“The Supreme Court has spared itself further embarrassment by rejecting these ill-advised charges,” Reed Brody, a spokesman for the New York-based Human Rights Watch, said after Monday’s verdict.
“Investigating torture and ‘disappearances’ cannot be considered a crime.
But the damage has already been done with the previous conviction of Garzon,”the spokesman added.
A group of UN experts including Gabriela Knaul, UN Special Rapporteur on the independence of judges and lawyers, had also voiced concern about the trial,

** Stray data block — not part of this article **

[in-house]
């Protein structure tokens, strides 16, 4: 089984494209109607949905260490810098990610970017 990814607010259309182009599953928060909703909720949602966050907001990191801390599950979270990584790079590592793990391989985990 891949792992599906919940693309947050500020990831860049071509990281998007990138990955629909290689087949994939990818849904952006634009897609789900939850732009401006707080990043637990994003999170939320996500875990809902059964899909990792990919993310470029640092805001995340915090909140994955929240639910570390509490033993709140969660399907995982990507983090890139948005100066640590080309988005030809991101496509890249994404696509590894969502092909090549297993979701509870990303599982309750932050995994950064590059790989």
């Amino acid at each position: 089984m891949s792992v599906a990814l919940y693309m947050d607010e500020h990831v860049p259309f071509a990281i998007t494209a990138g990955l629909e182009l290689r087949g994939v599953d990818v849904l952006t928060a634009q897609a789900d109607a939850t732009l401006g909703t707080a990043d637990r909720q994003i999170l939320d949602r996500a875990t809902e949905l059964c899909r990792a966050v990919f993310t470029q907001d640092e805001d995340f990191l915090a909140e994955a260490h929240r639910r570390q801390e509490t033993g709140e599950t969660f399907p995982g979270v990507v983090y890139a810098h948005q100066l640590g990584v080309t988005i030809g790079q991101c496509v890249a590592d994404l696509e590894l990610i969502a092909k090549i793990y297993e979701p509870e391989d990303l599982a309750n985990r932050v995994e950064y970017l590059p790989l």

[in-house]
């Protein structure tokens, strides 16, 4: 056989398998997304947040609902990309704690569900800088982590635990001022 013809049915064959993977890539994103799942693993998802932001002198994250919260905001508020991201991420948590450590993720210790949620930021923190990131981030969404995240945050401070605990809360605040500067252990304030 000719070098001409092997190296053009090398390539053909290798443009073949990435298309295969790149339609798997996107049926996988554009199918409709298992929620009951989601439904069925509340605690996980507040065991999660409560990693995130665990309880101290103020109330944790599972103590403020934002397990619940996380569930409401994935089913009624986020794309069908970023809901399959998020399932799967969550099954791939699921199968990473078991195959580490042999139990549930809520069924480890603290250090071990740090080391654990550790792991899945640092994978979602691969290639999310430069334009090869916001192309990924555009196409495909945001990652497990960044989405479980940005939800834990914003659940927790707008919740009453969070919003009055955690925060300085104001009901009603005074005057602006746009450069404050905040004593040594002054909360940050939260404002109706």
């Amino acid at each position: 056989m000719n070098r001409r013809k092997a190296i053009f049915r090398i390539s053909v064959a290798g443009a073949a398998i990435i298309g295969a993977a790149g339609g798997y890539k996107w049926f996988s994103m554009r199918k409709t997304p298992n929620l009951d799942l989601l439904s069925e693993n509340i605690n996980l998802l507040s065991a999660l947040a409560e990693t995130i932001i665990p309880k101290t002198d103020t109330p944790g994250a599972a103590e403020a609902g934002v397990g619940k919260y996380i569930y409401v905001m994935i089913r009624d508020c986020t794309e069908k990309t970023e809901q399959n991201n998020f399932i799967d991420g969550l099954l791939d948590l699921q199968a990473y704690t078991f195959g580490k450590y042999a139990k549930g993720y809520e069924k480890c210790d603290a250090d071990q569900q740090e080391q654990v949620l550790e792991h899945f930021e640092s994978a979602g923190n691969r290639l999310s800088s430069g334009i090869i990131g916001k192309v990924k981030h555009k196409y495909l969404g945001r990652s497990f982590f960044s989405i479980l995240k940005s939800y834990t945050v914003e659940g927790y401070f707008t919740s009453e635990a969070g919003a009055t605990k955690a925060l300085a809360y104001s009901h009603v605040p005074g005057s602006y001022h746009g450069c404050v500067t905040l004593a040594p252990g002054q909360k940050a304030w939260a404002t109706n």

Garzon was accused of abuse of power for trying to investigate the disappearance of some 114,000 people during the 1936-39 Civil War and General Francisco Franco’s dictatorship that ended in 1975.
Garzon had argued that the atrocities were crimes against humanity and not subject to a 1977 amnesty voted through by parliament